Everything you need to know about care home fees and costs
If you’re considering a residential care home as an option for you or your loved one, we have put together a guide of everything you need to know about care home costs and fees.
Care home costs can vary across the country and how much you need to pay for care will be dependent upon factors such as where you live, the type of care needed as well as who is providing the care.
Being informed about what to expect in relation to care home costs and financial support available will help you make the best decision for you or your loved one.
Read on to find out more information about care home fees and costs, or contact us to speak to a member of our team about our residential care service.
How much do care homes cost?
Social care services in the UK can be expensive, with accommodation costs hitting £1000 and more per week. On average, care home fees can range from £30,000 to £60,000 a year; this figure increases if nursing care is needed.
Care homes that provide specialist care for dementia or any form of specialist care will have higher fees than residential care. This figure will also increase or decrease as it depends on where you live. Residential and nursing care is more expensive down south than in the North West.
How much will I need to pay for a care service?
When it comes to paying care home fees, there will be a financial assessment of your ability to pay and this is called a Care Needs Assessment.
If you are eligible for financial support, your local council can contribute towards care home fees. The assessment will determine whether or not you or your loved one should receive care in a care home and by looking at income, the means test will calculate whether you are eligible for financial assistance with the costs.
If you are planning to have live-in care and support, then property will not be counted in the means test. The same may also apply if you live with someone who is disabled or with someone over the age of 60. In this circumstance, you will not need to sell your home and you could be entitled to financial support.
From the means test, your local council will need to work out the overall cost of your care and how much you will need to pay towards this. They will look at your income and any form of capital you have i.e. savings in order to determine the amount. Any income from disability benefits will not be included in the means test.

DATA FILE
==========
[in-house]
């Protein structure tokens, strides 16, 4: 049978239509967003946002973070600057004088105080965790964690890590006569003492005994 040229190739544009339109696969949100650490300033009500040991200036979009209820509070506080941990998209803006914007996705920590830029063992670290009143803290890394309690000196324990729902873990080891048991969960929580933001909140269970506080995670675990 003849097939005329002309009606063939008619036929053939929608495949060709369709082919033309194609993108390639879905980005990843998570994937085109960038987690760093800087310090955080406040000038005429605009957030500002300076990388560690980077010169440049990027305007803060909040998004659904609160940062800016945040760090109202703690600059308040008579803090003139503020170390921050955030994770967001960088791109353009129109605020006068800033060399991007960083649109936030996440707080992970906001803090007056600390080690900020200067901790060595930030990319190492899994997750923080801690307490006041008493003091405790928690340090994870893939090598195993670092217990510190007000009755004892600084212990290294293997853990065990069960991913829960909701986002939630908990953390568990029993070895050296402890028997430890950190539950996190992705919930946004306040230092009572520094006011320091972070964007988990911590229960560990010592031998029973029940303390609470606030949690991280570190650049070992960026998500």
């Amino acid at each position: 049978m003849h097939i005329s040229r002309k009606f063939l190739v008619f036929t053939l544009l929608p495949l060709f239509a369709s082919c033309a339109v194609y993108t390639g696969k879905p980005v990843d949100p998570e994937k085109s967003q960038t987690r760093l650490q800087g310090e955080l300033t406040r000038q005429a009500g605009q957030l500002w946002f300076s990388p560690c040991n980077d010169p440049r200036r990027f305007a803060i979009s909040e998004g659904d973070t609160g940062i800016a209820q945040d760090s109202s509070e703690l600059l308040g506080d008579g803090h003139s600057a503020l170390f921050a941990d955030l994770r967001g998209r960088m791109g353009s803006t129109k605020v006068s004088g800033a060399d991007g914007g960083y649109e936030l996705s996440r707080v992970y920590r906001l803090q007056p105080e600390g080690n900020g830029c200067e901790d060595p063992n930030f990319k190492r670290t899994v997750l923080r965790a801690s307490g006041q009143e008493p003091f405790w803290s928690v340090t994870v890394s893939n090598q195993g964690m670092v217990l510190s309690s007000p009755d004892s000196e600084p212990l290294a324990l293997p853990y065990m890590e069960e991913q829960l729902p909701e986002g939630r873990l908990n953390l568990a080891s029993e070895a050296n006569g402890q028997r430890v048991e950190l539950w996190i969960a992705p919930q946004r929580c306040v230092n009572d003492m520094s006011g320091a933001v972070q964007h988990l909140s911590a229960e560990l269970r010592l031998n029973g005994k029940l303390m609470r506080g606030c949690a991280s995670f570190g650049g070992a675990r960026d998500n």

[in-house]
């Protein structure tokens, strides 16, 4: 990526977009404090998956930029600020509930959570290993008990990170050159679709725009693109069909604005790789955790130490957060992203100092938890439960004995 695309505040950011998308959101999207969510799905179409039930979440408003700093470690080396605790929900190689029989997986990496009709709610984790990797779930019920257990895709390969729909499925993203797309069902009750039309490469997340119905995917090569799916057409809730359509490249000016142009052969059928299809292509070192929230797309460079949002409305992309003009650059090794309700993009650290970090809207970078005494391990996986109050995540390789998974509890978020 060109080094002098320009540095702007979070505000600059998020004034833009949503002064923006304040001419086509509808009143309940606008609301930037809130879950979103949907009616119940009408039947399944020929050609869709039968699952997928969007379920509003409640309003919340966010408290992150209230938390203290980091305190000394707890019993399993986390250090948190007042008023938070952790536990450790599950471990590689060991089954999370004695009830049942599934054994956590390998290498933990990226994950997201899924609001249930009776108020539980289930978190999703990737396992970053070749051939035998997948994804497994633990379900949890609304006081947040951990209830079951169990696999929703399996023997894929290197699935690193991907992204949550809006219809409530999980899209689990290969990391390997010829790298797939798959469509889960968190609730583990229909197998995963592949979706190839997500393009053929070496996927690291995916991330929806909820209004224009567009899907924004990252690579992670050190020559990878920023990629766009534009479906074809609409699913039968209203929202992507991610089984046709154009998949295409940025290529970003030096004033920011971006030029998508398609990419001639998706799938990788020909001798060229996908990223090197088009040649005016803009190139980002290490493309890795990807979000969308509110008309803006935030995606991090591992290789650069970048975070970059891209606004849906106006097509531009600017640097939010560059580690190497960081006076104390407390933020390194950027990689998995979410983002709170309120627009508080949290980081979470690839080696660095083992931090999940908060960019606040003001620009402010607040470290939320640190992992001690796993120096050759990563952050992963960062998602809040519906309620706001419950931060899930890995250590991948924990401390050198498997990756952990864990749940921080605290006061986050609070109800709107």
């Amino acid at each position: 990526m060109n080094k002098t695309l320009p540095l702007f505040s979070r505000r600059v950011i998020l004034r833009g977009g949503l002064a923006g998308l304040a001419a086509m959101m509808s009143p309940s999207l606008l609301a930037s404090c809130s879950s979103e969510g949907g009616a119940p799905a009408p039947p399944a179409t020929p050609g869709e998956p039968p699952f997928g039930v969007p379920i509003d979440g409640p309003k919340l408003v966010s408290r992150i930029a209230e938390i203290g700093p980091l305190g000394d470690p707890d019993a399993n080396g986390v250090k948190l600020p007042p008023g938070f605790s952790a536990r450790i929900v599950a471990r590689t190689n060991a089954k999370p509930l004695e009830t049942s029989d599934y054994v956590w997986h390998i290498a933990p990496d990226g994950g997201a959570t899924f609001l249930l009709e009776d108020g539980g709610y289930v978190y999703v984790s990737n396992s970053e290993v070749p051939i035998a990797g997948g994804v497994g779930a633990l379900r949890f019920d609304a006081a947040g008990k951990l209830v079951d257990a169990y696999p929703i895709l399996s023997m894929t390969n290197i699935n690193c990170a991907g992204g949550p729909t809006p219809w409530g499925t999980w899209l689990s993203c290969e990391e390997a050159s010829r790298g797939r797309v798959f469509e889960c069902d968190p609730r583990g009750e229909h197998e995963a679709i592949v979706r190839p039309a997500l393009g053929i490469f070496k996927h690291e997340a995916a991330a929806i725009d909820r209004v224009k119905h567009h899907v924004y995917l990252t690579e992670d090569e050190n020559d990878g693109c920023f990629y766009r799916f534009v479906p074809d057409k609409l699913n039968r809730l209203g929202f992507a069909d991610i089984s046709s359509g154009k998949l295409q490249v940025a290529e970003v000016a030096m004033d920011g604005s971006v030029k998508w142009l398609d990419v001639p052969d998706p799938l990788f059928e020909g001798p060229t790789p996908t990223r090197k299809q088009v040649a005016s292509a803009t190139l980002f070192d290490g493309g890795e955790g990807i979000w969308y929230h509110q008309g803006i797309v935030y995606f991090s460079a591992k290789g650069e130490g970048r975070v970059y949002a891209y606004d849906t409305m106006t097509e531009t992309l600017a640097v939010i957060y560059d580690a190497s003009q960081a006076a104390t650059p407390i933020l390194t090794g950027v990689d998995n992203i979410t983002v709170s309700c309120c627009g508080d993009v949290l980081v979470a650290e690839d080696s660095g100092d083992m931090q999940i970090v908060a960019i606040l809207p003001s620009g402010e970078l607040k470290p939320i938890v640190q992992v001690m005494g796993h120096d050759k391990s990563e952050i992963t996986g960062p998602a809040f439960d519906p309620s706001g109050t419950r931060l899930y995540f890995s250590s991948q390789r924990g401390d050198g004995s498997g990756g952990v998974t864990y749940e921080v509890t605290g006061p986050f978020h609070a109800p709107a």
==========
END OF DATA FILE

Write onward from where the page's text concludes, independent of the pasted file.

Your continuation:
You will be expected to pay towards the care costs from income included in the financial assessment such as pensions but will be given a Personal Expenses Allowance (PEA) of at least £24.90 per week.
When will I be required to pay for my own care?
If you have over £23,250 in capital then you will be required to pay the full care fees. If you have between £14,250 and £23,250 then you will contribute from income included in the means test and any other ‘tariff’ income based on capital, and the council will cover the rest.
If you have under £14,250 in capital then you do not need to pay a ‘tariff’ income but will have to pay from income in the means test and the council will also contribute.
If you are paying for the care home costs, then you will be a ‘self-funder’. However, if you are getting help with some or all of the costs from your local council, then it will be considered to be ‘state-funded’.
What will be included in care home costs?
Depending on where you live and what type of care service you require, this will determine how much care home costs will be.
For people living with dementia, they will need a higher level of care and costs will take into consideration accommodation, cooked meals, utility costs and 24 hour care from staff.
Make sure you budget
If you or your loved one are planning to move into a care home, make sure you are fully aware of what is covered in the costs as you do not want to be hit with unexpected expenses and this will help you to budget effectively.
If you would like to find out more information about residential care home costs, please get in touch and a member of our team will be happy to discuss things further.